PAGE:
In Atlanta, Buckhead Park Over GA400

General / People / Places / September 12, 2016

Buckhead Park Over GA400 in Atlanta has been designed by ROGERS PARTNERS Architects+Urban Designers with Nelson Byrd Woltz Landscape Architects (NBWLA). With precedents in Dallas and Hamburg, it’s part of a new genre of urban infrastructure: built atop a highway, it strategically connects existing commercial/retail centers, mass-transit hubs, and potential development sites around an environmentally green core. A+A recently interviewed Robert M. Rogers, FAIA, about the project:

How does Buckhead differ from similar projects in Dallas and Hamburg?
Unlike the single cap projects in Dallas and Hamburg, Buckhead is conceived as a more dispersed series of public experiences, operating at various scales and with diverse programming and development possibilities.

What was NBWLA’s role in the design?
Rogers Partners is the lead design firm, and NBWLA has been our design partner for concept development.

Who wrote the design strategy?
As the lead design firm, Rogers Partners has directed overall design strategies. We have received valuable input from all of our consultants: landscape, engineering, and economic; and look forward to advancing the project working in partnership with our entire team.

Which members of your team were involved? Which from NBWLA?
Rogers Partners – Design Architect:
Robert M. Rogers, FAIA – Principal
Tyler Swanson, AIA, Associate
Elizabeth Stoel, AIA, Associate Partner
Alex Warr
Humbi Song

Nelson Byrd Woltz Landscape Architects – Landscape Design Architect:
Thomas L. Woltz, FASLA – Principal
Jeffrey Longhenry – Senior Associate
John Ridenour – Associate

What was the inspiration for the design?
Primary inspiration for the design was informed by Buckhead’s distinct and unique topography. Buckhead grew from an auto-centric system without an underlying urban grid, its dense center has developed in an ad-hoc manner that has left Buckhead bisected by the GA400. The canyon created by the highway, and the unique geography, geology and geometry of the Piedmont region led the design team to a concept that goes beyond straightforward solutions of capping – it is strategically specific to site, region and ecology.

What materials will be used?
Currently, we are looking at various prefabricated systems for both speed and ease of construction. The park planting palette will evoke the surrounding Piedmont region.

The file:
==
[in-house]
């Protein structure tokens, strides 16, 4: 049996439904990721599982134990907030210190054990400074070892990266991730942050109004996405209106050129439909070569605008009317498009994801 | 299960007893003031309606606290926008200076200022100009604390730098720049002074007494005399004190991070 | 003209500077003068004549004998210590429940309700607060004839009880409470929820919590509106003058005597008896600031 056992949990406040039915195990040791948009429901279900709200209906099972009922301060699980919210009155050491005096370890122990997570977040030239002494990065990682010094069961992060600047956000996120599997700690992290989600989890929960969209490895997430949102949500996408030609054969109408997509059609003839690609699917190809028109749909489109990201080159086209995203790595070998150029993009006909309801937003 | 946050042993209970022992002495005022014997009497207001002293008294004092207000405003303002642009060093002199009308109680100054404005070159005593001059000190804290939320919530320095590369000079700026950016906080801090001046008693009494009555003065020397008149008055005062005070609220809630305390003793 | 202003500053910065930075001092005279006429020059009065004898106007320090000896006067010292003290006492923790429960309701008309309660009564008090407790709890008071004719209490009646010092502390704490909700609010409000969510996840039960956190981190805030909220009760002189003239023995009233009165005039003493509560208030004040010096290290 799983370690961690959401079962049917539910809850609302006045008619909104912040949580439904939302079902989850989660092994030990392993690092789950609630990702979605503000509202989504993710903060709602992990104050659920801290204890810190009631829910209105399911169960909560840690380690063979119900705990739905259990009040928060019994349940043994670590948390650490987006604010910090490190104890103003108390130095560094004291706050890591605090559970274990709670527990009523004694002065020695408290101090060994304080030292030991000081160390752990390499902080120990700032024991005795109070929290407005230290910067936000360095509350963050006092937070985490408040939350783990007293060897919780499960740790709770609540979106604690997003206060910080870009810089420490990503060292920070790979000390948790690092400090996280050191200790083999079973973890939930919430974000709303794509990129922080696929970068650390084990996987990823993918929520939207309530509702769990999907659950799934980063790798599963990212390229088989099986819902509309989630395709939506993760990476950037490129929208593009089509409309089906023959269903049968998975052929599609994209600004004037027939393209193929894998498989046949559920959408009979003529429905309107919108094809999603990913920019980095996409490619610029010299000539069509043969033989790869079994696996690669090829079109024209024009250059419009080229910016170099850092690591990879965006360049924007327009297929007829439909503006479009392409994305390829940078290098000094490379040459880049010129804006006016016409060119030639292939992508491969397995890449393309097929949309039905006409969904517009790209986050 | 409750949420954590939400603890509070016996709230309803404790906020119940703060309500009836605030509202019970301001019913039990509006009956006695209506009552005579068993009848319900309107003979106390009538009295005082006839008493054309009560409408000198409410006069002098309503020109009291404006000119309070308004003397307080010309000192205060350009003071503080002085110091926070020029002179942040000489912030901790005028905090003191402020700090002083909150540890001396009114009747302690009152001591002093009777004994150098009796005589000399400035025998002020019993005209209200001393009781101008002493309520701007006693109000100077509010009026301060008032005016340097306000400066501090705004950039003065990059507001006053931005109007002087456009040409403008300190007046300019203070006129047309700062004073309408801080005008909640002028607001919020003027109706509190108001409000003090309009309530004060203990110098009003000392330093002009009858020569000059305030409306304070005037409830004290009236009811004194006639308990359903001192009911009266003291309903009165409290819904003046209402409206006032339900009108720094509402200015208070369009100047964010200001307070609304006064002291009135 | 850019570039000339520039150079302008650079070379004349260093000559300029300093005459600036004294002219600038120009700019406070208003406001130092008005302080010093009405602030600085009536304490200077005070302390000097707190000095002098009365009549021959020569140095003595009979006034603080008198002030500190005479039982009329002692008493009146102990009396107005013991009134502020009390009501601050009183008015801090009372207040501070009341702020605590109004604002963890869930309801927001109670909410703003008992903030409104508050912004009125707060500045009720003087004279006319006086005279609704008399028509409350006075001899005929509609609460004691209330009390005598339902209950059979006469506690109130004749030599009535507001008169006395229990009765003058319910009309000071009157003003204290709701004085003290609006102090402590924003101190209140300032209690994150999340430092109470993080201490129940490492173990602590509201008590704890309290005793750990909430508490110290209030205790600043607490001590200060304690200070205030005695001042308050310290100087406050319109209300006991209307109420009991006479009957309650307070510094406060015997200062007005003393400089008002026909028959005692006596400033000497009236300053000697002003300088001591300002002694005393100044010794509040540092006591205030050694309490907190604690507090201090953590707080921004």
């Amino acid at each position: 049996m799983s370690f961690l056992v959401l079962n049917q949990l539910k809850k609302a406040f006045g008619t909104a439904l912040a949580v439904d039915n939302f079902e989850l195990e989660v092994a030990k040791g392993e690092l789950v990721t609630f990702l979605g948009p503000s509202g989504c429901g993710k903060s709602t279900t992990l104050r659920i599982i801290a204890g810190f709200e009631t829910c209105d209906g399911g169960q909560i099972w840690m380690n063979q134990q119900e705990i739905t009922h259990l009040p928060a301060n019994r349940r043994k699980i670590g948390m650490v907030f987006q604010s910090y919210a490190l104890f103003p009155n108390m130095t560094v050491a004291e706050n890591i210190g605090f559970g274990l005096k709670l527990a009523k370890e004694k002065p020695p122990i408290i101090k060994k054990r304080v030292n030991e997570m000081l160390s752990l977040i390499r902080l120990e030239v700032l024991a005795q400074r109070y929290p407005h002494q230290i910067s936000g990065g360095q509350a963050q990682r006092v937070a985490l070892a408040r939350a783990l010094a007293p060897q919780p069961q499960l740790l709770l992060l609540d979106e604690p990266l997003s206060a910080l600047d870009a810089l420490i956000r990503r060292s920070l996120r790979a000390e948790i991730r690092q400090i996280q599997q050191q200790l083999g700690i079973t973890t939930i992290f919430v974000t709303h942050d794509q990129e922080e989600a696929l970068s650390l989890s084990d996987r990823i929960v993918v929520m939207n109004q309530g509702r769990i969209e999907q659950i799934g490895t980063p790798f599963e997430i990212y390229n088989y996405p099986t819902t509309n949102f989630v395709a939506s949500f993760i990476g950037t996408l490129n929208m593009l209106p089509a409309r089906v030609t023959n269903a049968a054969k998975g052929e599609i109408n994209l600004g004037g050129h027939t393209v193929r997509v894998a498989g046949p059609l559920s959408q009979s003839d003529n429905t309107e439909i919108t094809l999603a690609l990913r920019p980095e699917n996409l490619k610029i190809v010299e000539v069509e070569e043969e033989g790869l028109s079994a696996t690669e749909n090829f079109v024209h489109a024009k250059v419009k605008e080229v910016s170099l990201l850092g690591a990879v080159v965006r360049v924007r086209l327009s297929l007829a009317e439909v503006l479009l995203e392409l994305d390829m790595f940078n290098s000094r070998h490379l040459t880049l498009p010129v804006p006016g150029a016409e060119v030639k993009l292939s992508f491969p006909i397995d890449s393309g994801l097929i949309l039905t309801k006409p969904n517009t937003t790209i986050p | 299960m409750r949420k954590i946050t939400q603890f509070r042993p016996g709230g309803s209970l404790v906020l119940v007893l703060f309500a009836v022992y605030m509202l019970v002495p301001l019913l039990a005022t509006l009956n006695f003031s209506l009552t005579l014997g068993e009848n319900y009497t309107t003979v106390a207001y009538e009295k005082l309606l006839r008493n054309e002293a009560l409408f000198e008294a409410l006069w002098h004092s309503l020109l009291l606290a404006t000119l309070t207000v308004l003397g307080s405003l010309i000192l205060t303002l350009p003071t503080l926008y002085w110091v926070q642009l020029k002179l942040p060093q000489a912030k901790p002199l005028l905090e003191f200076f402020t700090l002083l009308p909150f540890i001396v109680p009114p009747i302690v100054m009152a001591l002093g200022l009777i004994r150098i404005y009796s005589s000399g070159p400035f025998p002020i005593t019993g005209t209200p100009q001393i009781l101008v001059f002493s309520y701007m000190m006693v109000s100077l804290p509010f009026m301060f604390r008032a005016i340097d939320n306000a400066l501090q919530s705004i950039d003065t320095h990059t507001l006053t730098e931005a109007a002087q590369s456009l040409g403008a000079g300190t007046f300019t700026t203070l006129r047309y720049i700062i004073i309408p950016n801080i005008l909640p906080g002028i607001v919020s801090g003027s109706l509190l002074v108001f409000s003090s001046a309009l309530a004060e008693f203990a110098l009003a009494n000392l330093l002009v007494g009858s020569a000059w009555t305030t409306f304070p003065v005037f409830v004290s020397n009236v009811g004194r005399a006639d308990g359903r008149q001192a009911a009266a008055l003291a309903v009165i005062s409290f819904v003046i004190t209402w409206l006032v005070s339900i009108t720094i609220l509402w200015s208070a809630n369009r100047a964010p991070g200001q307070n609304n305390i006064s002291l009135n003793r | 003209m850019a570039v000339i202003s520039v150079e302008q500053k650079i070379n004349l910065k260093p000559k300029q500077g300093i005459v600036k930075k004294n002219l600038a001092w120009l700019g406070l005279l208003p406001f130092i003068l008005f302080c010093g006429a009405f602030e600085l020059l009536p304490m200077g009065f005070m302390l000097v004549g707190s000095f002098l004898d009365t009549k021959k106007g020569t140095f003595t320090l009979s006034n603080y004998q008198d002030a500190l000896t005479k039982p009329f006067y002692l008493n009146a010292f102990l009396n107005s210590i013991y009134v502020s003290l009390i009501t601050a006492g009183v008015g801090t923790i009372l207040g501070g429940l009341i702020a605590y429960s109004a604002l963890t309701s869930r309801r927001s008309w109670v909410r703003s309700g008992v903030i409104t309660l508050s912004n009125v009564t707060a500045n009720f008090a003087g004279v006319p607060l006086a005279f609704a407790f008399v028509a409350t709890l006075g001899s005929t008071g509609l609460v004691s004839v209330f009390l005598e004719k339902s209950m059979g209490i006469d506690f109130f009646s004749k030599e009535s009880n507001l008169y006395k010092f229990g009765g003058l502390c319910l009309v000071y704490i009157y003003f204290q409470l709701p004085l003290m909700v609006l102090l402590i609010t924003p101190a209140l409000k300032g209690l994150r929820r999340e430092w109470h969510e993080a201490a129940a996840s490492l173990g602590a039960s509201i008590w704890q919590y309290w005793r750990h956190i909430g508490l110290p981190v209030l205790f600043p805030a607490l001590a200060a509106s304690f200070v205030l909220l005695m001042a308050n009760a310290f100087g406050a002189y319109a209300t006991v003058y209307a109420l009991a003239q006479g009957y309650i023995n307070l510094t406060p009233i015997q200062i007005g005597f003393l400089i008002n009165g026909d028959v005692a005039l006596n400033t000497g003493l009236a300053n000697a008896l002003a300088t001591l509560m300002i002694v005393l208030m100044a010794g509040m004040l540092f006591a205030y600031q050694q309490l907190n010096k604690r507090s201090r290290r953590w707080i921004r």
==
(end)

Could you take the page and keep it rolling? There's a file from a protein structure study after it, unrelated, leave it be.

The challenges involved?
A project as complex and large as Buckhead Over GA400 naturally engages a broad constituency from commercial property owners to multi and single family homeowners throughout Buckhead. At the public meeting earlier this week, the project was met with widespread support from stakeholders and residents alike. Going forward, we will continue working with transportation and jurisdictional agencies and explore cost and funding logistics.

What effect will the park have on Buckhead?
We foresee the park having a positive impact on local, regional, national and international levels. Locally, it will enhance pedestrian connectivity and provide a robust opportunity for people to move around on a daily basis through a thoughtfully conceived and quality public realm. Regionally, the park will become a destination as it will host the premier MARTA stop, and will also be linked to Path 400 in the future. Additional links to the Beltline, regional trail systems will also increase regional connectivity. On national and international levels, the park will allow Buckhead to lead the way for other innovative cities aiming to develop truly integrated and progressive communities of residential, commercial and retail operations.

Does the park connect socio/economic communities that had been separated and divided by GA400?
Strategically integrated with MARTA, the park will not only be a vibrant local amenity but also a destination for the greater Atlanta community. Office tower, service sector, and retail center employees will experience the vibrant park landscape as part of their daily commute and on weekends anyone with a Breeze card or MARTA fare can hop on the train to the Park over GA400 for an event or a casual day in the shade of the park. 

View Images:


Tags: ,



Michael Welton
I write about architecture, art, and design for national and international publications. I am the author of "Drawing from Practice: Architects and the Meaning of Freehand" (Routledge, 2015), and the former architecture critic for the News & Observer in Raleigh, N.C.




Previous Post

Short-Term and Modern in Barcelona

Next Post

Standing the Test of Time in Richmond





You might also like



0 Comment


Leave a Reply


More Story

Short-Term and Modern in Barcelona

It’s not enough to offer short-term rentals around the world, with houses and apartments designed by the likes of Frank...

September 9, 2016